Bing bong

January 25, 2012

Bing bonged

On Monday the search engine Bing sent 1,259 people to my blog based on the search “lotus seed pod” but sent them to the homepage and not the Trypophobia post which actually has the lotus seed pod images.

What they saw instead was the obligatory Wikipedia black-out / SOPA post. Way to go Bing.

Only 1 person went on to find the article and I suspect they were one of the people who searched for it via Google.

In other news: 1,259 people actually use Bing.

The image to the right is courtesy of my friend Steven who does not want to change his search engine to Bing, thank you very much.


January 18, 2012

Will all the Wikipedia-styled internet black-outs help? Or will slacktivism rear its ugly head and people will simply let Jimmy Wales do all the work? Time will tell.

For now watch this video and, if you’re an American who doesn’t like what SOPA/PIPA are all about, please write your congressperson and tell them so. Since I’m Canadian, all I can do is urge others to act.

EDIT: I just found out you can go here—

—to sign a petition if you’re not a U.S. citizen (about half way down the page).

Melting Mosaic

January 5, 2012

When I first moved to Toronto my impression of the city was that it seemed to be the living embodiment of Canada’s cultural mosaic.

Unlike the American melting pot—where cultures are assimilated into a single nationalistic vision—as a country we pride ourselves on creating a rich, ever-changing tapestry made up of thousands of distinct colours and textures. And on the surface this is how the city appeared.

But the more I looked at it, the more it seemed like the mosaic wasn’t a rich tableau of people from all over the world working, playing, loving and living together, it was more like the rigidly geometric divisions of a Mondrian.

Red here. Yellow here. Blue here. White here. And thick black lines to separate them all.

And, for a while, for a few years, this seemed to me to be a pretty accurate description of Hog Town’s stratified neighborhoods and communities isolated form one another by our sprawling urban geography.

But then I began to see that the city isn’t a mosaic at all. It’s not a work in progress, not a work that’s been abandoned, it’s not incomplete—it’s a mosaic that hasn’t even been started.

Toronto is just piles of coloured tiles on the floor of an artist’s studio waiting to be glued into place. Stagnant heaps of culture jumbled together. And slowly, as the piles shifted and settled over time, they’ve sort of bled together at the edges. Occasionally, as the artist walked around the studio procrastinating, waiting for inspiration, making tea, a few tiles have been kicked across the room into other piles.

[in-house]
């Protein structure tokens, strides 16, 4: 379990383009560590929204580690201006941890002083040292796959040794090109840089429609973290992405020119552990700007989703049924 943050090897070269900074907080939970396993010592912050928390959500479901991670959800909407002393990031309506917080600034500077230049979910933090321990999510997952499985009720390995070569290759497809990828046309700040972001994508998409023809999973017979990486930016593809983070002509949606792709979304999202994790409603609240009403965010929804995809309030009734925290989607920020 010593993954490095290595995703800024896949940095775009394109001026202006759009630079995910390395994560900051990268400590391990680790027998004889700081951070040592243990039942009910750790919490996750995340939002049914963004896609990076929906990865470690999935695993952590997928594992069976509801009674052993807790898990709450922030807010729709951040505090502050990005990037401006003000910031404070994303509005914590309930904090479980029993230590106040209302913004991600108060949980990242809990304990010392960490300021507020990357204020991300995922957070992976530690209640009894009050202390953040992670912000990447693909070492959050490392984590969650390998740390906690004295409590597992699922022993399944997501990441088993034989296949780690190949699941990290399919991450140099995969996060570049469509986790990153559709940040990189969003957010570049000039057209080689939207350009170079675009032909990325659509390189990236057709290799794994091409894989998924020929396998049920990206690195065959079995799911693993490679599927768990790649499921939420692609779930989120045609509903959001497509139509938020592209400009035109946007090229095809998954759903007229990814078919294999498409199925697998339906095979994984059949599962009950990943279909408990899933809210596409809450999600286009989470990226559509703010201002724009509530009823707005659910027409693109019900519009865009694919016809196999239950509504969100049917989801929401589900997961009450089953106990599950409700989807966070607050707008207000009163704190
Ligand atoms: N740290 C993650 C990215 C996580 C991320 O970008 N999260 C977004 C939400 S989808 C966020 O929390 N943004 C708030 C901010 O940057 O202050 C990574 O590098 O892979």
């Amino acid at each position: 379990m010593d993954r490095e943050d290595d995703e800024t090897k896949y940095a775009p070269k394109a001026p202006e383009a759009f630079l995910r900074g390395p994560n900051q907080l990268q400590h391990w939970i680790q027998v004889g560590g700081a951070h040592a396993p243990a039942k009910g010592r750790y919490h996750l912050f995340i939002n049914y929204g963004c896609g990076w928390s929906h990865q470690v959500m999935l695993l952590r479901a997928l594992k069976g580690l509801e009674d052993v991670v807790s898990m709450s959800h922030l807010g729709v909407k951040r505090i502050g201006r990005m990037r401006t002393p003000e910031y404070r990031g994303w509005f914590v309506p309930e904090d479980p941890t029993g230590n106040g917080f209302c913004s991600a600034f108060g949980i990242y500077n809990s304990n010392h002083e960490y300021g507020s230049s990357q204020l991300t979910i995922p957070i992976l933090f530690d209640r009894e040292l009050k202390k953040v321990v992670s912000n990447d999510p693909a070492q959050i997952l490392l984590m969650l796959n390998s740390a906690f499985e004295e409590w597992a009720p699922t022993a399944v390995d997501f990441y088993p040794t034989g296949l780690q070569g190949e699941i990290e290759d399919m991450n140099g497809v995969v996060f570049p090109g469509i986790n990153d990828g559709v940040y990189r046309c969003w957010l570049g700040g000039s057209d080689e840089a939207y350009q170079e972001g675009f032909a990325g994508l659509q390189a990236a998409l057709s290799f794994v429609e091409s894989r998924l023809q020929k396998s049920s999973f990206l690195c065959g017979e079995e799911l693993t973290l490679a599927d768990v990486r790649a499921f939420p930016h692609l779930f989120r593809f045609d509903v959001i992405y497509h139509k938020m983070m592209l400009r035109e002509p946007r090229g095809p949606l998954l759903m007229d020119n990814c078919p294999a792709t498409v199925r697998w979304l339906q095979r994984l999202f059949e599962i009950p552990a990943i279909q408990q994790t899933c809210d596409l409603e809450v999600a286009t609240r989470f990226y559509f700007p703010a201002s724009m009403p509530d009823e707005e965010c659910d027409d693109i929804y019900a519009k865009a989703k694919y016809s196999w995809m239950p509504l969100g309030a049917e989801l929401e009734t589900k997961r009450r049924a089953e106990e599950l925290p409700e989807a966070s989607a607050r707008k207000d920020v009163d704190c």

A yellow square lost in a heap of blue triangles.

A sprinkling of green rhomboids in among the red hexagons.

And it seems like the artist is paralyzed, unsure of what what kind of mosaic they even want to create. There’s no vision so they just continue to make tea and browse the Internet and read books and wait for inspiration to hit them while the piles continue to settle and spread and bleed as a layer of grey dust  settles on everything.


January 4, 2012

What kind of monumental douchebags do four people have to be that, in the very first second the elevator door opens, I actually consider not getting on?

Since I was looking at something in my hand, I hadn’t even seen their faces. All I’d glimpsed in that split-second was their coat-hanger thin frames from their pricey footwear up to their expensively clad shoulders. I decided the three blondes and the one young man were various forms of EA either from the 17th floor law firm or the media network advertising offices up on the 21st.

If they held positions higher than EA, they wouldn’t have exuded that uniquely sketchy form of bravado that’s entirely devoid of self-confidence yet they hope to pass off as self-confidence. They psychically reeked of the despair that comes from living in fear that others might smell the fear and despair on them.

They bragged about holidays in a slightly aggressive manner that made it sound as if they didn’t really enjoy themselves and made mean-spirited jokes about people they knew in common. The guy actually slapped his knee as he laughed a little too hard.

Being in such a confined space with them for no more than 20 seconds was intolerable. I never did see their faces because I couldn’t bring myself to look up from my shoes as I tried to squeeze myself into invisibility in the car’s mirrored corner.

I don’t think they saw me.

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